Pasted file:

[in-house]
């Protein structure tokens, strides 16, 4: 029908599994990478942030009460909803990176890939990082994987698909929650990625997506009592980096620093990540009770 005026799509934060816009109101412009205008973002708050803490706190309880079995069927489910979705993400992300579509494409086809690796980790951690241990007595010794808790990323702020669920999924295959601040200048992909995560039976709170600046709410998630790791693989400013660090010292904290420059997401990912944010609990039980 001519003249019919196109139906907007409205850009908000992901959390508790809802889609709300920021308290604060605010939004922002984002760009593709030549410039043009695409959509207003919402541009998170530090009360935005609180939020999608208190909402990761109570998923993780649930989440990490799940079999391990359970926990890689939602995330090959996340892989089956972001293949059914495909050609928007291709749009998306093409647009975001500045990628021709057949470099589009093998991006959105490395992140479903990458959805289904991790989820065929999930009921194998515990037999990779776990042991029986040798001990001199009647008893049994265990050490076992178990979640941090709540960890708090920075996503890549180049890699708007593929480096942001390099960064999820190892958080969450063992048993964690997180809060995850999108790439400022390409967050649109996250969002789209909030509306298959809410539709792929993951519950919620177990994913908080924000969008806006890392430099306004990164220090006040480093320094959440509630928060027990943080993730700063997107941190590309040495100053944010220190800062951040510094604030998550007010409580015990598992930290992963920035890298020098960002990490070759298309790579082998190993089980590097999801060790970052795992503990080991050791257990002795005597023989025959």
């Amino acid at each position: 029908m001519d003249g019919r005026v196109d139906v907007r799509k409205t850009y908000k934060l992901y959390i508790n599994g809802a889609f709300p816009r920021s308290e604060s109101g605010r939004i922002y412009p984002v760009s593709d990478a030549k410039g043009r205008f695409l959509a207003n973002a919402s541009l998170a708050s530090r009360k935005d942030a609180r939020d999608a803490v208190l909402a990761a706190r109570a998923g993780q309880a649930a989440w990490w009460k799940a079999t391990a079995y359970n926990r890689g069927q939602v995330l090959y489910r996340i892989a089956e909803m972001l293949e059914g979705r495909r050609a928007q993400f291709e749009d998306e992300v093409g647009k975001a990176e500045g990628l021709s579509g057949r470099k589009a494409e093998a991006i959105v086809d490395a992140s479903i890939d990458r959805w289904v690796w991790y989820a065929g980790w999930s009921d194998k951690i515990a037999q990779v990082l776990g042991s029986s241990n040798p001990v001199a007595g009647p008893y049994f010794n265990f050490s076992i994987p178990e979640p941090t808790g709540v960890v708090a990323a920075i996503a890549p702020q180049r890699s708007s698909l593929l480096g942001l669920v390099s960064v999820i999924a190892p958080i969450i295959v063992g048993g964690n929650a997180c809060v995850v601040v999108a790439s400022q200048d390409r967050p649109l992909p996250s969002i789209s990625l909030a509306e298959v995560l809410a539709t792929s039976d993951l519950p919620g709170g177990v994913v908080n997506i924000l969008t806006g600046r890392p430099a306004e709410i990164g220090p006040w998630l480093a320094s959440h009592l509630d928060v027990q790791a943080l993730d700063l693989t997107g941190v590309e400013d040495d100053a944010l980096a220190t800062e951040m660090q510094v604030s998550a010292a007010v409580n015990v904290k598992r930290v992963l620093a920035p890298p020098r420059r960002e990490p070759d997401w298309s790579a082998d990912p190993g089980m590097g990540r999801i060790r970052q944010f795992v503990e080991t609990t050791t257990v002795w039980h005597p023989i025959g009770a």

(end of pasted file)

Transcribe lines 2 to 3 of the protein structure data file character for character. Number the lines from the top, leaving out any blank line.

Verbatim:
């Protein structure tokens, strides 16, 4: 029908599994990478942030009460909803990176890939990082994987698909929650990625997506009592980096620093990540009770 005026799509934060816009109101412009205008973002708050803490706190309880079995069927489910979705993400992300579509494409086809690796980790951690241990007595010794808790990323702020669920999924295959601040200048992909995560039976709170600046709410998630790791693989400013660090010292904290420059997401990912944010609990039980 001519003249019919196109139906907007409205850009908000992901959390508790809802889609709300920021308290604060605010939004922002984002760009593709030549410039043009695409959509207003919402541009998170530090009360935005609180939020999608208190909402990761109570998923993780649930989440990490799940079999391990359970926990890689939602995330090959996340892989089956972001293949059914495909050609928007291709749009998306093409647009975001500045990628021709057949470099589009093998991006959105490395992140479903990458959805289904991790989820065929999930009921194998515990037999990779776990042991029986040798001990001199009647008893049994265990050490076992178990979640941090709540960890708090920075996503890549180049890699708007593929480096942001390099960064999820190892958080969450063992048993964690997180809060995850999108790439400022390409967050649109996250969002789209909030509306298959809410539709792929993951519950919620177990994913908080924000969008806006890392430099306004990164220090006040480093320094959440509630928060027990943080993730700063997107941190590309040495100053944010220190800062951040510094604030998550007010409580015990598992930290992963920035890298020098960002990490070759298309790579082998190993089980590097999801060790970052795992503990080991050791257990002795005597023989025959």
């Amino acid at each position: 029908m001519d003249g019919r005026v196109d139906v907007r799509k409205t850009y908000k934060l992901y959390i508790n599994g809802a889609f709300p816009r920021s308290e604060s109101g605010r939004i922002y412009p984002v760009s593709d990478a030549k410039g043009r205008f695409l959509a207003n973002a919402s541009l998170a708050s530090r009360k935005d942030a609180r939020d999608a803490v208190l909402a990761a706190r109570a998923g993780q309880a649930a989440w990490w009460k799940a079999t391990a079995y359970n926990r890689g069927q939602v995330l090959y489910r996340i892989a089956e909803m972001l293949e059914g979705r495909r050609a928007q993400f291709e749009d998306e992300v093409g647009k975001a990176e500045g990628l021709s579509g057949r470099k589009a494409e093998a991006i959105v086809d490395a992140s479903i890939d990458r959805w289904v690796w991790y989820a065929g980790w999930s009921d194998k951690i515990a037999q990779v990082l776990g042991s029986s241990n040798p001990v001199a007595g009647p008893y049994f010794n265990f050490s076992i994987p178990e979640p941090t808790g709540v960890v708090a990323a920075i996503a890549p702020q180049r890699s708007s698909l593929l480096g942001l669920v390099s960064v999820i999924a190892p958080i969450i295959v063992g048993g964690n929650a997180c809060v995850v601040v999108a790439s400022q200048d390409r967050p649109l992909p996250s969002i789209s990625l909030a509306e298959v995560l809410a539709t792929s039976d993951l519950p919620g709170g177990v994913v908080n997506i924000l969008t806006g600046r890392p430099a306004e709410i990164g220090p006040w998630l480093a320094s959440h009592l509630d928060v027990q790791a943080l993730d700063l693989t997107g941190v590309e400013d040495d100053a944010l980096a220190t800062e951040m660090q510094v604030s998550a010292a007010v409580n015990v904290k598992r930290v992963l620093a920035p890298p020098r420059r960002e990490p070759d997401w298309s790579a082998d990912p190993g089980m590097g990540r999801i060790r970052q944010f795992v503990e080991t609990t050791t257990v002795w039980h005597p023989i025959g009770a």